Dollie Smith-Feldmeth remembers with gratitude the help she got from a government program that offsets the cost of child care.
"Back in 1999 I found myself going through a divorce with an associate's degree and two children to take care of and no idea about the cost of child care," she said.
She went to the Children and Family Resource Center, which at the time was in a cramped office in an old house beside the Hendersonville post office.
"I met with Amelia Cox and told her what my story was," Smith-Feldmeth said in an interview with HendersonvilleLightning.com. The resource center worker told her about options for child care. "And she said by the way we can help you with child care. I think I probably used the child care subsidies for 2 ½ years maybe."
She finished a degree and ended up in a career.
"I was able to get into banking and then investments and now I'm a certified financial planner with Dixon Hughes Goodman Wealth Advisors," she said. She recalls that her share of a $600 child care bill for two was $150 a month.
Now Smith-Feldmeth is chair of the agency that helped her 13 years ago, and she fears that women today that are in her shoes will no longer get help. Federal, state and local budget cuts have slashed support for the child care subsidy program. The cuts could mean that as many as 412 eligible children in the county would not be served — 200 currently on the program and 212 eligible and waiting.
The consequence for working mothers could be dire, Smith-Feldmeth said.
"One child in day care would take over 20 or 25 percent of people's paychecks," she said. "It's too hard to try to do that."
The funding cuts will hit hard in the budget year that starts July 1, child advocates and county Department of Social Services officials say. But already the agency has frozen enrollment for child care subsidies. The county's day care centers are bracing for the cuts, which will reduce the number of children they serve and could cost daycare workers their jobs.
Henderson County loses $633,350 for the budget year starting July 1, a 19.5 percent cut. That's the fifth most by the amount of money and ninth largest by percentage in the state, said Penny Summey, a program administrator with DSS. The new cut came on top of a reduction this year of $300,000 in state and federal money for daycare subsidies and child protective services. And the agency had absorbed the 7.5 percent across-the-board cut in spending the Board of Commissioners ordered a year ago for the current budget.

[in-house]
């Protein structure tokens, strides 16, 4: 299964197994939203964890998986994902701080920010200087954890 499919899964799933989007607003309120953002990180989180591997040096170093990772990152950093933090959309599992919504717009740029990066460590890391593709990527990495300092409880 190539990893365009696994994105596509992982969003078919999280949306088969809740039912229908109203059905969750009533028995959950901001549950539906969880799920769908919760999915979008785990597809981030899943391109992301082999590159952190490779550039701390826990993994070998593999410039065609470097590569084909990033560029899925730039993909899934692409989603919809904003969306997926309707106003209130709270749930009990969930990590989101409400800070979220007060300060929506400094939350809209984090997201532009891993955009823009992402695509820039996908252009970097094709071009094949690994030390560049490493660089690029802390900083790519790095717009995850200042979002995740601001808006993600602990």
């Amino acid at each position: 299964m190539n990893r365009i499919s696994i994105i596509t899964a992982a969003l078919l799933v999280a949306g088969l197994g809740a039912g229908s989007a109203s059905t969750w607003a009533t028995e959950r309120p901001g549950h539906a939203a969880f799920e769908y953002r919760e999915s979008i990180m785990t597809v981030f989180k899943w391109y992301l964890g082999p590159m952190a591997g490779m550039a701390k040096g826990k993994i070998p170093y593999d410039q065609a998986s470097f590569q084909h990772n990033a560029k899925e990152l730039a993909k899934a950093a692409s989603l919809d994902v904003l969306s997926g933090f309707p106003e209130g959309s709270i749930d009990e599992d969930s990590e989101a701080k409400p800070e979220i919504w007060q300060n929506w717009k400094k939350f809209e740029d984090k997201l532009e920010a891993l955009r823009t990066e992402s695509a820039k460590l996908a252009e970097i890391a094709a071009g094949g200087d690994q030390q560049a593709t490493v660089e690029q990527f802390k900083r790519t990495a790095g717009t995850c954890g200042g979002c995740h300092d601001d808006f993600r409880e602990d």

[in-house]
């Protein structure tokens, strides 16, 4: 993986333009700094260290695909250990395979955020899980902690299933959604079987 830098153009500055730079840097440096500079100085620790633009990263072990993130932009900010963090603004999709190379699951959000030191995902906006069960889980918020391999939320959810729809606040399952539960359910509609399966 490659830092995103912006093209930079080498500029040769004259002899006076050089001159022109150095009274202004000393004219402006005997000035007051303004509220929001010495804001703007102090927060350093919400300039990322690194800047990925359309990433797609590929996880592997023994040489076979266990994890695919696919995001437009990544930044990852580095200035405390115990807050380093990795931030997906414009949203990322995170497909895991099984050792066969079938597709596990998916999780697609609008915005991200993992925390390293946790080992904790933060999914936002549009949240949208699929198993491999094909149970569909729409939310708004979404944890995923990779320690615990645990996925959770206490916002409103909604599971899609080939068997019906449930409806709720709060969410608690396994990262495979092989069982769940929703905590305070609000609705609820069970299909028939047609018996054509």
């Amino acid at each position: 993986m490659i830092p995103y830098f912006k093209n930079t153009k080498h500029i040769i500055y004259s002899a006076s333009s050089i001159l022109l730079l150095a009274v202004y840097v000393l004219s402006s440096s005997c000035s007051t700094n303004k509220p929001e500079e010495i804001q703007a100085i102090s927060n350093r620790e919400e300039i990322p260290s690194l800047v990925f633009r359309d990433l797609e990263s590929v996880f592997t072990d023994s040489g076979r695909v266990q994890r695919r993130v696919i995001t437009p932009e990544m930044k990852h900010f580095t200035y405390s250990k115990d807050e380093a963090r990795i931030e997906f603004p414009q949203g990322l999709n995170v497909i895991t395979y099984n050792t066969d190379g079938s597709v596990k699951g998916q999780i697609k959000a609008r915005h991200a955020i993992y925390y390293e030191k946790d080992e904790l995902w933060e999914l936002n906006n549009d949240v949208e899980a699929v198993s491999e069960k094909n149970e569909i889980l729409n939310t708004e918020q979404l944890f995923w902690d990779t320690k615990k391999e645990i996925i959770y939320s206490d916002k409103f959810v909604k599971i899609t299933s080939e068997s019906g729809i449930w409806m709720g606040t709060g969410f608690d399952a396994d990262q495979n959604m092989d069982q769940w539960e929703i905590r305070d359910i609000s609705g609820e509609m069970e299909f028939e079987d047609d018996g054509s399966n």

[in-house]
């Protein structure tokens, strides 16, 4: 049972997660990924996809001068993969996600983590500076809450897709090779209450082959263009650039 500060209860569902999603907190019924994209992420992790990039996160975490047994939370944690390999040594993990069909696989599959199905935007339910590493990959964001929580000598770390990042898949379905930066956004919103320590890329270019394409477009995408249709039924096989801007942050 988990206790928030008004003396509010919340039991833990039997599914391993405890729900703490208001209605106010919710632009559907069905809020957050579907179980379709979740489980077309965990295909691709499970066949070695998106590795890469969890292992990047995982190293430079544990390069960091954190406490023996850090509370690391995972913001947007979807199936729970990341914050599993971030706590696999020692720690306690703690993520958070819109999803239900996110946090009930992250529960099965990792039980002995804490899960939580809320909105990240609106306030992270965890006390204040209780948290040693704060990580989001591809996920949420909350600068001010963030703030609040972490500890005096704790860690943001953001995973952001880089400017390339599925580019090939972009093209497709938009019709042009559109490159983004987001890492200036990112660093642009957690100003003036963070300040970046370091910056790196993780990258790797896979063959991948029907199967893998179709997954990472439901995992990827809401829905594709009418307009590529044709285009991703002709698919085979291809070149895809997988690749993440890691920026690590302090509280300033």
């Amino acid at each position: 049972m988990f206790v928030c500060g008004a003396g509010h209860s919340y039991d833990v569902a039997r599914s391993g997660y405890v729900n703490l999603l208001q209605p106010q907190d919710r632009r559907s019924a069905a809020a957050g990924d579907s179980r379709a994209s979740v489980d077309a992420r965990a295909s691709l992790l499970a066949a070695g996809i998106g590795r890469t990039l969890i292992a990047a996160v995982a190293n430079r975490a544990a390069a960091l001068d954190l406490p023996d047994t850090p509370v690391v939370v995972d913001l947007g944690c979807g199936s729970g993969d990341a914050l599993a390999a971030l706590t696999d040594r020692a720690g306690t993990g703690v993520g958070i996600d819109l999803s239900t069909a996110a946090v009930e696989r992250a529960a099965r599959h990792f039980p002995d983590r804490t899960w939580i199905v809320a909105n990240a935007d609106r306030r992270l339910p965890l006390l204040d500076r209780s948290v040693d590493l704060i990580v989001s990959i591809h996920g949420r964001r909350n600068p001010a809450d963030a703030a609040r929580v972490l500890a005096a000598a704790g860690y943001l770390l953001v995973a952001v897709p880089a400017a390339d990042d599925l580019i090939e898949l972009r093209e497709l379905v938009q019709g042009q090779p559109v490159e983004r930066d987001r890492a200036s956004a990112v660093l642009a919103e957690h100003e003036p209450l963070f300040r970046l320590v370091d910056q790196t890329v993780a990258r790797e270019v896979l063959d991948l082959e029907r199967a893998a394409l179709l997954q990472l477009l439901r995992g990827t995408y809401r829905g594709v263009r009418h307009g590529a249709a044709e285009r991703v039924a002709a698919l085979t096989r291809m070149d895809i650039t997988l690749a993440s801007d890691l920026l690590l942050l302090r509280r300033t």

DSS directors and child care advocates in the mountains have been puzzling over the funding formula and how the state allocated $63 million in cuts across 100 counties over the past two years.
Henderson County took one of the biggest cuts, though it has 212 eligible children on a waiting list for assistance. Of 27 the counties that saw an increase in daycare subsidy funding, eight had no children on the waiting list.
Western North Carolina counties took cuts averaging 9 percent, compared to 6 percent for Coastal Plain counties and 1 percent for those in the Piedmont. State officials have explained that the state used 2010 census figures to devise the formula for the cuts.
DSS director Liston Smith has set meetings with child-care providers, and social workers are bracing for the job of telling people they won't receive the help.
"We don't know how we're going to select those that we're going to continue on the program and those that we're not," Summey said. "These are people who cannot work or go to school or do what they have to do without this assistance."
A single mom with an income of $30,337 a year would spend 22 percent of her income on child care based on Henderson County rates if she received no subsidy, a study by the state Child Care Services Association said.
The DSS and Children and Family Resource Center have appealed to area legislators, including state Sen. Tom Apodaca and Reps. Chuck McGrady and Trudi Walend either to restore the funding or force the state to reexamine the formula.
"What we're asking the state and the governor to do is to look at that formula and apply the cuts more fairly so they're serving children who are already waiting," Elisha Freeman, executive director of the Children and Family Resource Center.
Freeman said the cuts are likely to trigger a domino effect, potentially causing mothers of young children to quit work and costing jobs at licensed day care facilities.
"If there are not subsidies to help her pay for child care, that means she's a high school dropout," said Elisha Freeman, executive director of the Children and Family Resource Center. "In most cases, if she drops out, she's just going to be in a cycle of poverty and it's just going to keep on."
The child care subsidy program, she said, is one of the more effective programs to help single moms transition from high school to a job and potentially a career. Among the recipients, 70 percent work and12 percent are in school, GED and adolescent parenting programs. The rest are in developmental needs or protective services programs.
"I don't want anybody to get the perception that people are sitting at home," Freeman said. "It's just going to hit a lot of working families."
Smith-Feldmeth, one of the program's success stories, said she was stunned to hear that the program would be cut by a third.
"When I found out about these subsidy cuts I went to Elisha and asked are there not grants we can apply for?" she said. "I'm finding out in the non-profit world that's not always the case."
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